17.45h–18.15h
Commentary: Dr. Sandra Pichler, Basel, discussion
18.15h–18.30h
Conclusion, plenary discussion
from 18.30h
Apéro and Dinner at Castelen
2
Thursday 12. February, morning session: Genetic evidence of Migration and
Mobility
8.30h–8.45h
Chair; introduction of session topics, speakers and research issues
Francesca Ginella, Basel
8.45h–9.15h
Dr. Angela Schlumbaum, Basel: An introduction to archaeogenetics:
What ancient genes tell about migration
9.15h–9.45h
Commentary: Britta Pollmann, Basel, discussion
9.45h–10.15h
Coffee break
10.15h–10.45h
Dr. Thomas Cucchi, Durham: Human migration and mobility in
zooarchaeology: human dispersal of commensal and domestic species
10.45h–11.15h
Commentary: Miki Bopp-Ito, Basel, discussion
11.15h–11.45h
Ben Krause-Kyora, Kiel: Man, landscape and what do the pigs say
11.45h–12.15h
Commentary: Julia Elsner, Basel, discussion
12.15h–12.30h
Conclusions, plenary discussion
12.30h–14.00h
Lunch Castelen
Thursday 12. February, afternoon session: Geochemical evidence of Migration
and Mobility
14.00h–14.15h
Chair; introduction of session topics, speakers and research issues
Felix Engel, Freiburg
14.15h–14.45h
Dr. Mike Schweissing, München: Strontium isotopes as a proxy for
migration-events in historical and prehistorical times
14.45h–15.15h
Commentar: Aixa Andreetta, Basel, discussion
15.15h–15.45h
Corina Knipper M.A., Mainz: Animal husbandry detected by isotopic
signatures
15.45h–16.15h
Commentary: Marguerita Schäfer, Basel, discussion
16.15h–16.45h
Coffee break
16.45h–17.15h
17.15h–17.45h
Victoria Oelze, Leipzig: Isotope Evidence of Mobility and Diet in the Early
Bronze and Early Iron Ages in Southern Germany
Commentary: Dr. Marion Benz, Freiburg, discussion
17.45h–18.00h
Conclusion, plenary discussion
18.00h
Dinner at Römerhof, Giebenacherstrasse 31, Augst
3
Friday 13. February, morning session: Archaeobotany, Migration and Mobility
8.30h–8.45h
Chair; introduction of session topics, speakers and research issues
Dorota Wojtczak, Basel
8.45h–9.15h
Dr. Sue Colledge, London: Archaeobotanical evidence for the spread of
Neolithic farming
9.15h–9.45h
Commentary: Renata Perego, Basel, discussion
9.45h–10.15h
Coffee break
10.15h–10.45h
Daniel Schuhmann, Basel: Combining GIS and archaeozoology: An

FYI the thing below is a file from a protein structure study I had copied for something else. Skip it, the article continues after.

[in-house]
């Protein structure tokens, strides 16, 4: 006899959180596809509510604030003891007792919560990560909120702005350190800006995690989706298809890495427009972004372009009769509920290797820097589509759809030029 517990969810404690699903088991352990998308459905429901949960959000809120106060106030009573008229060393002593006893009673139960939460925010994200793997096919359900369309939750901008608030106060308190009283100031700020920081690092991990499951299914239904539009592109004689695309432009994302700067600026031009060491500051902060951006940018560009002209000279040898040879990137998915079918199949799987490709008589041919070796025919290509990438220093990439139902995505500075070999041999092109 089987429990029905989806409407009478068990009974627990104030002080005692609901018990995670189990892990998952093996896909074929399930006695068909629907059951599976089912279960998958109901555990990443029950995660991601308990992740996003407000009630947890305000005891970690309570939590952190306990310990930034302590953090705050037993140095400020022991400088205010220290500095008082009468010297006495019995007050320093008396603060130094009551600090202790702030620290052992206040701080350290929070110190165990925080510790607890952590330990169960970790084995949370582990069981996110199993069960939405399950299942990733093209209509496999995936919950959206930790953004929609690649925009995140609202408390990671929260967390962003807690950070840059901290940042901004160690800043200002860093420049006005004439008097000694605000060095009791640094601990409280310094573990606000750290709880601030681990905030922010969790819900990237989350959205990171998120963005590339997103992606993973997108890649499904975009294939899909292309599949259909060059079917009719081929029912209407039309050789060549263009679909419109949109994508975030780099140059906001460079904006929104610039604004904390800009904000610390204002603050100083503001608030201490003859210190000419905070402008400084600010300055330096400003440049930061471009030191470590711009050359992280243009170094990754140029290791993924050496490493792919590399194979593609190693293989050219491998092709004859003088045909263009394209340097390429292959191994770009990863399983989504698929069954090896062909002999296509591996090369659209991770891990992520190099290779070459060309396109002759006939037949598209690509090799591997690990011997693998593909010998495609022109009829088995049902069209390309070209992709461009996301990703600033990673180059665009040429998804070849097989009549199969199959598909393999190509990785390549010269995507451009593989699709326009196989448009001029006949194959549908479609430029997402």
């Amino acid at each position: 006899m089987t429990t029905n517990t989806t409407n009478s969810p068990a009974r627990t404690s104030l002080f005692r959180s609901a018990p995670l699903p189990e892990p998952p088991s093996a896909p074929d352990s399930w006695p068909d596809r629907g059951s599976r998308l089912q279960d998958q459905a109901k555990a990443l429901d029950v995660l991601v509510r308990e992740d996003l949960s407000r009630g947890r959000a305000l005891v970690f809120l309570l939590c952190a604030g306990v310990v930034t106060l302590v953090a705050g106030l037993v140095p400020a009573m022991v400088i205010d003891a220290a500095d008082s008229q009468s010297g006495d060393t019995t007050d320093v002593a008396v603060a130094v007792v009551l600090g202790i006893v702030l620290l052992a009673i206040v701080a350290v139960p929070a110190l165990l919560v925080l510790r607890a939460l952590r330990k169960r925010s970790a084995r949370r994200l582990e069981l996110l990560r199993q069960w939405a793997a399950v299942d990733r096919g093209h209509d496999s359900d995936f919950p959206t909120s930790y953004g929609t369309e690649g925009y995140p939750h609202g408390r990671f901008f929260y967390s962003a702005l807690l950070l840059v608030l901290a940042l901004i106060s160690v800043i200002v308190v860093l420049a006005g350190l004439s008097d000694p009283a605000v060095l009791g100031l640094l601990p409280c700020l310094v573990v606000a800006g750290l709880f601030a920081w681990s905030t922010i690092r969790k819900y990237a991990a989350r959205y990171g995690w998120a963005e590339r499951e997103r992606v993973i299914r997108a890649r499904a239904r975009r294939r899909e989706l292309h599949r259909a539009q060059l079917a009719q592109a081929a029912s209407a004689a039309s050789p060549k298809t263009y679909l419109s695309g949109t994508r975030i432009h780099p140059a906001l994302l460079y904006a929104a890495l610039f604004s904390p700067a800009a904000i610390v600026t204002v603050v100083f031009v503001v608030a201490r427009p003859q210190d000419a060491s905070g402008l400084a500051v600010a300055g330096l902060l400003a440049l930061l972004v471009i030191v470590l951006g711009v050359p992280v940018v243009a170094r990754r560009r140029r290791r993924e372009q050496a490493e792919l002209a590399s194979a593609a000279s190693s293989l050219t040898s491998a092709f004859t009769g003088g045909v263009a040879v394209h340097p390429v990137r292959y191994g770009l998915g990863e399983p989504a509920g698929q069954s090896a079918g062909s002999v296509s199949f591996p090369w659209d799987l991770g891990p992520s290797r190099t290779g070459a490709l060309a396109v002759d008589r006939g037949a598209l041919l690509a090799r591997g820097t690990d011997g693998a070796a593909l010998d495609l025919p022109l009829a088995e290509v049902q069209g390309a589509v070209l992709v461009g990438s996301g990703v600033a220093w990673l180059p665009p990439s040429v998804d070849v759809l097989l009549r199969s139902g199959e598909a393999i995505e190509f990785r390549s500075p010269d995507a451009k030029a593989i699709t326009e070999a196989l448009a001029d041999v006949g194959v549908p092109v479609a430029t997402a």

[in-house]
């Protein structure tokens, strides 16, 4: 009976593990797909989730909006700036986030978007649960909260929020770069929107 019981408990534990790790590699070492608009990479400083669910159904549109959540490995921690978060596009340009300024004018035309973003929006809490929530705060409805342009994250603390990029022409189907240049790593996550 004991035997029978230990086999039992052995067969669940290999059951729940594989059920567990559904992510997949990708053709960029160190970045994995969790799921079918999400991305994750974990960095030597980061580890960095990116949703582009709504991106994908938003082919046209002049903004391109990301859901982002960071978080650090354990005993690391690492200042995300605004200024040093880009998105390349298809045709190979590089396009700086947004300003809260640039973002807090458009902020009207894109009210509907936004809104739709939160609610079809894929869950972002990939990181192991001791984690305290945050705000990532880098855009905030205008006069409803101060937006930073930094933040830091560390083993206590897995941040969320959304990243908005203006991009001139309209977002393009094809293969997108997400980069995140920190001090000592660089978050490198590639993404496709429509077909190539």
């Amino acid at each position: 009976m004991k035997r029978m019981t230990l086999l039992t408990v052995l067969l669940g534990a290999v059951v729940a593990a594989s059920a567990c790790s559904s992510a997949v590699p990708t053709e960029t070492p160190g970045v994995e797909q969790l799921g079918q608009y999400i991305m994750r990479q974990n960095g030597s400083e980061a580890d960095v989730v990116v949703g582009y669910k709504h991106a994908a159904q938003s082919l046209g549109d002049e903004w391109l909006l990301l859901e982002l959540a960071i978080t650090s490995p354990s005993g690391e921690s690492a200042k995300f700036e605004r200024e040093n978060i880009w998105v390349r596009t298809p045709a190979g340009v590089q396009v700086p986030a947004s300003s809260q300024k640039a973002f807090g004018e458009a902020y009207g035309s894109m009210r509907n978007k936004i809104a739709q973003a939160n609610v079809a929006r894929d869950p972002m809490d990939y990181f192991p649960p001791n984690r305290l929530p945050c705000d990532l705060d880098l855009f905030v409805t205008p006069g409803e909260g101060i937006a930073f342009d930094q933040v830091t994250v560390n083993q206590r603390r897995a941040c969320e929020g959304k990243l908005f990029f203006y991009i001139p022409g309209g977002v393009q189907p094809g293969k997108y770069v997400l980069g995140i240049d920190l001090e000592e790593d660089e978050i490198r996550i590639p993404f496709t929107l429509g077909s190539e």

attempt to prove migration with the help of archaeozoological finds
10.45h–11.15h
Commentary: Barbara Stopp, Basel, discussion
11.15h–11.45h
Dr. Elke Kaiser, Berlin: Mobility and migration of prehistoric populations
in the northern Pontic steppe
11.45h–12.15h
Discussion
12.15h–12.30h
Conclusion, plenary discussion
12.30h–14.00h
Lunch at Castelen
Friday, 13. February, afternoon session: Anthropological and archaeological
studies
14.00h–14.15h
Chair; introduction of session topics, speakers and research issues
Thomas Hauck, Basel
14.15h–14.45h
Dr. Gerhard Hotz, Basel: Migration and Mobility: Anthropological
approach to an interdisciplinary task
14.45h–15.15h
Commentary: Hannele Rissannen, Basel, discussion
15.15h–15.45h
Richard Frosdick, Basel: Filling in the gaps: Size and body shape of the
livestock through time in NW Switzerland.
15.45h–16.15h
Commentary: Dominique Hecker, Basel, discussion
16.15h–16.45h
Coffee break
16.45h–17.15h
Johanna Kranzbühler, Mainz: Social change at the Near Eastern
Neolithic transition from foraging to farming - dental and isotopic evidence
17.15h–17.40h
Commentary: Simon Kramis, Basel, discussion
17.40h–18.10h
Fabio Wegmüller, Basel: Early Human Migration - The Oldest Human
Expansion into Eurasia from an Archaeological View
18.10h–18.35h
Commentary: Janina Duerr, Basel and Dr. Keri Brown, Manchester,
discussion
18.35h–19.00h
Concluding discussion and module summary: Apéro and END
4
5